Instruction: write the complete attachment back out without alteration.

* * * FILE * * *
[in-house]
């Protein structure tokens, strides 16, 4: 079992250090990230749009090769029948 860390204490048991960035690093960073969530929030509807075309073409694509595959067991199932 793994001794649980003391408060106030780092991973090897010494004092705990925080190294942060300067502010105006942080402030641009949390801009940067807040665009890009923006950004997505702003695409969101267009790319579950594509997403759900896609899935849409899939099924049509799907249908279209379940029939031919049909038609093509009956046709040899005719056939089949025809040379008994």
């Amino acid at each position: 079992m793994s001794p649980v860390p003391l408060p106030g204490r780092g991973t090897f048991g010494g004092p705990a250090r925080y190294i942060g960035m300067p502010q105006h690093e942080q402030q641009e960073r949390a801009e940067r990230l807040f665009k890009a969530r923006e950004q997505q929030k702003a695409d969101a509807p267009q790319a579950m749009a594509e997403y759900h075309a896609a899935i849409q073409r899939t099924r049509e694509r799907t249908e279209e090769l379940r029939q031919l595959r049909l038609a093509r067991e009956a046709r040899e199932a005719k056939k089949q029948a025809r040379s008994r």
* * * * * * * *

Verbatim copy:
[in-house]
């Protein structure tokens, strides 16, 4: 079992250090990230749009090769029948 860390204490048991960035690093960073969530929030509807075309073409694509595959067991199932 793994001794649980003391408060106030780092991973090897010494004092705990925080190294942060300067502010105006942080402030641009949390801009940067807040665009890009923006950004997505702003695409969101267009790319579950594509997403759900896609899935849409899939099924049509799907249908279209379940029939031919049909038609093509009956046709040899005719056939089949025809040379008994």
């Amino acid at each position: 079992m793994s001794p649980v860390p003391l408060p106030g204490r780092g991973t090897f048991g010494g004092p705990a250090r925080y190294i942060g960035m300067p502010q105006h690093e942080q402030q641009e960073r949390a801009e940067r990230l807040f665009k890009a969530r923006e950004q997505q929030k702003a695409d969101a509807p267009q790319a579950m749009a594509e997403y759900h075309a896609a899935i849409q073409r899939t099924r049509e694509r799907t249908e279209e090769l379940r029939q031919l595959r049909l038609a093509r067991e009956a046709r040899e199932a005719k056939k089949q029948a025809r040379s008994r």